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Camille McDonald: Forsaking Journalism for Fragrance

Somewhere along the journey in pursuit of my first ambition— becoming the next Barbara Walters—I made a detour to keep myself solvent before journalism school.

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Beauty Inc issue 05/11/2012

Somewhere along the journey in pursuit of my first ambition— becoming the next Barbara Walters—I made a detour to keep myself solvent before journalism school. This explains why I found myself sitting alone in a sumptuous office at Charles of the Ritz, waiting hopefully to reconvene my last interview for an entry-level marketing position. The interviewer was the general manager of the business. I write “reconvene” because he had stomped away immediately upon shaking my hand, declaring, “You have no qualifications for this job, why are you wasting my time?”

This story first appeared in the May 11, 2012 issue of WWD.  Subscribe Today.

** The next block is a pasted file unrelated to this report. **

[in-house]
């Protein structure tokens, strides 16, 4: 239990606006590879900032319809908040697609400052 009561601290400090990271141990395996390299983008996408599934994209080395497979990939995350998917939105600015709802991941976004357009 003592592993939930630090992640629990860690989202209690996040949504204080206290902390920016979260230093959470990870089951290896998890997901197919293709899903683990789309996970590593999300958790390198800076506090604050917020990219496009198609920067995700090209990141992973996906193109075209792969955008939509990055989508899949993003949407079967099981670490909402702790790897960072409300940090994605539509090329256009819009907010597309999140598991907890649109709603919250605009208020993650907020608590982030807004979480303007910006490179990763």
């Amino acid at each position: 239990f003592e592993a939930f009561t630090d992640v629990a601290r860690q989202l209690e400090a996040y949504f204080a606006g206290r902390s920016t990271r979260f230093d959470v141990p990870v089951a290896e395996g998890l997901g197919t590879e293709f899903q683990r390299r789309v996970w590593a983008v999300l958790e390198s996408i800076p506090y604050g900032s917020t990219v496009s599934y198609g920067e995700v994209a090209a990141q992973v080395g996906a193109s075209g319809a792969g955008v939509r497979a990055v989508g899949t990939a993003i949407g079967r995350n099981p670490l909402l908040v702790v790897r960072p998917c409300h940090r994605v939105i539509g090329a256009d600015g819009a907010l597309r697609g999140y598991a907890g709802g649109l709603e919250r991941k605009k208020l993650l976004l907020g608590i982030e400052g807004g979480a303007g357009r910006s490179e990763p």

Although he did have a point—I brought zero to the party except enthusiasm—he ultimately hired me anyway. I was summarily planted in a converted storage closet for which the light switch was located in a different room. So my office was blacked out several times a day. This did wonders for my dignity and credibility when I conducted meetings in my storage closet (I mean office).

Then there was my first time supervising a photo shoot for selling materials. Disaster: “WHERE’S THE HAND FOR SCALE?” the GM screamed. Apparently, this was necessary to demonstrate for retailers the size impression of the bottle. Who knew?

I could go on. Suffice to say, it was awhile before my work convinced our beleaguered (but weirdly patient) GM that giving me a shot was an acceptable decision, and I was allowed to graduate from the storage closet.

Meanwhile, goodbye Columbia Journalism School.

I was hooked on the fragrance and beauty business. No matter how long the hours, it didn’t really feel like work.

And I knew, even then, how lucky I was to call Charles of the Ritz my first home in the industry, to have learned from so many legends who worked on that business then, like Mark Laracy (the aforementioned brilliant GM). Thank God he came back to that interview in 1979. It changed my life… and Barbara Walters never had as much fun.

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